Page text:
Virginia Tech students’ favorite music is increasingly streaming into their ears instantly, and for free — a trend leaving many of their favorite artists with weakening streams of revenue.
A survey conducted by the university’s Communication Network Services in coordination with the Future of Music Coalition shows Hokies are most likely to access music for no cost through YouTube, Pandora and free versions of services such as Spotify and Last.fm.
Tech students’ music preferences will be further explored in a panel discussion tonight that will discuss “The Value of Music.” The event, hosted by CNS in a partnership with the FMC, will be held in Squires Student Center’s Old Dominion Ballroom tonight at 7:30.
Kristin Thomson, who is a consultant for the music advocacy group FMC, said the discussion will seek to shed light on the changing landscape of the music business and how artists can reconcile their need for revenue with consumers’ preferences and use of emerging technologies.
“We’ve always been interested in ensuring that artists are fairly compensated for their work in this environment with so many changes,” Thomson said. “We’re also really interested in how music fans can discover and enjoy new music. And there are all these emerging technologies to try and relate the two together.”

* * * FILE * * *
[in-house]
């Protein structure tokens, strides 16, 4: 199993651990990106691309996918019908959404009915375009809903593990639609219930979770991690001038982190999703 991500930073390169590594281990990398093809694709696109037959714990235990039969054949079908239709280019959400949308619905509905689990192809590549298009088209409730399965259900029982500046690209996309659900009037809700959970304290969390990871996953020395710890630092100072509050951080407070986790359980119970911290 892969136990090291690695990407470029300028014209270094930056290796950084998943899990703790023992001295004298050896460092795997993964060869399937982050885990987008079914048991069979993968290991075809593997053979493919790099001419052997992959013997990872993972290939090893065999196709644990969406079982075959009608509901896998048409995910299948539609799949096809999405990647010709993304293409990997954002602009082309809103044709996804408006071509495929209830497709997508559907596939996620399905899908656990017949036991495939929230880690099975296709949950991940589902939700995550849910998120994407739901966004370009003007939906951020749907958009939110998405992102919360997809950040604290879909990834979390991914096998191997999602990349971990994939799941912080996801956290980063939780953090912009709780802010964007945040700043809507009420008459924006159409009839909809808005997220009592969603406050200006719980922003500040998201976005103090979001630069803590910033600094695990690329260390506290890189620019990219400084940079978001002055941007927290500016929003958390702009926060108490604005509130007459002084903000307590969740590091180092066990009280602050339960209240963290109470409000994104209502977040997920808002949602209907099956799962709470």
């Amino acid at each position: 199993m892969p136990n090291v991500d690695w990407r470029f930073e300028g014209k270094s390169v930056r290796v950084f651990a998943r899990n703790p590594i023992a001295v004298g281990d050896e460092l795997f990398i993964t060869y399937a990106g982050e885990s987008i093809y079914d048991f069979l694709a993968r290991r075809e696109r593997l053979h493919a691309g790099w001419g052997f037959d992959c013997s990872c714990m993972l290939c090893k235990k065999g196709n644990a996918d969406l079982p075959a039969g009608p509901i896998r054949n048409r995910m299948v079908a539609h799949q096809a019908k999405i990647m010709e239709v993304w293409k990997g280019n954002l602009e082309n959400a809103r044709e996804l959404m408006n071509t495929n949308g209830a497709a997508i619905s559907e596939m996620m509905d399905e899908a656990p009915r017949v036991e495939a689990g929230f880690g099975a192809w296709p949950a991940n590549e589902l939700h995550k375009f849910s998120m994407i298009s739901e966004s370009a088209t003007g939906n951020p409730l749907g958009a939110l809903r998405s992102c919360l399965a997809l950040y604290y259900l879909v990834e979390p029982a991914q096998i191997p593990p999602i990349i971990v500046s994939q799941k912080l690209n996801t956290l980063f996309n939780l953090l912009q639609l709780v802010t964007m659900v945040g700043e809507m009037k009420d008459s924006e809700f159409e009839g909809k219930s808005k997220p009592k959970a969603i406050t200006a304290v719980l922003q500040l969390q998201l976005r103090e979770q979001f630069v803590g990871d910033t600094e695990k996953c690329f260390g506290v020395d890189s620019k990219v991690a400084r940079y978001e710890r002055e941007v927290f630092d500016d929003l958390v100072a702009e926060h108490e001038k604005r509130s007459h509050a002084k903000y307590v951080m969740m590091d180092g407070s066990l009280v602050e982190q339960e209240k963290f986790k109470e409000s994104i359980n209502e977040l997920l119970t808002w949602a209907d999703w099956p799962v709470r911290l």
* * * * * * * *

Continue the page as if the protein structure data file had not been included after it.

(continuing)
Thomson, who will be moderating the panel, said college campuses are fascinating for FMC because students are using the latest technologies to acquire and listen to music.
She said one of FMC’s main goals is to educate musicians on the shifting dynamics of the business.
FREE SERVICES ‘GOOD ENOUGH’
The survey of Tech community members found a clear preference for free streaming services. A vast majority of the survey’s respondents said they use YouTube or Vevo either “a lot” or “sometimes” to listen to music.
The popular video service, which is free, was the most common method of listening to music. Pandora and other free Internet radio sources, were the second most popular source for music.
“We’ve also been testing, kicking the tires on a lot of these services, really trying to understand what the consumer experience is like,” Thomson said. “We spend a lot of time actually using the services to figure out why they’re cool or why they’re not cool so we can understand why consumers might adopt them.”
FMC’s report on the Tech survey said YouTube and Pandora dominate college listening patterns because they provide “free access to relatively large catalogs of music.”
According to the report, YouTube offers the world’s most diverse on-demand music catalog. It is attractive because it is free, legal and searchable.
Pandora differs in its form of customization, but, according to the report, has seen tremendous growth in part because it “facilitates music discovery, leading listeners to other artists or songs that share the same traits that the listener already likes.”
But the survey showed one indicator looms large in college students’ decisions: cost.
The report said usage of services other than YouTube and Pandora is markedly lower. A majority of respondents said they “rarely” or “never” used paid subscription services such as Rhapsody and Spotify premium.
While many of these services offer enhanced features or remove interruptions from advertising, students aren’t necessarily willing to pay for the added convenience.
“According to the survey responses,” the report said, “they are more interested in options that provide ‘good enough’ catalogs and ‘good enough’ interactivity, for free.”
THE FILE-SHARING PROBLEM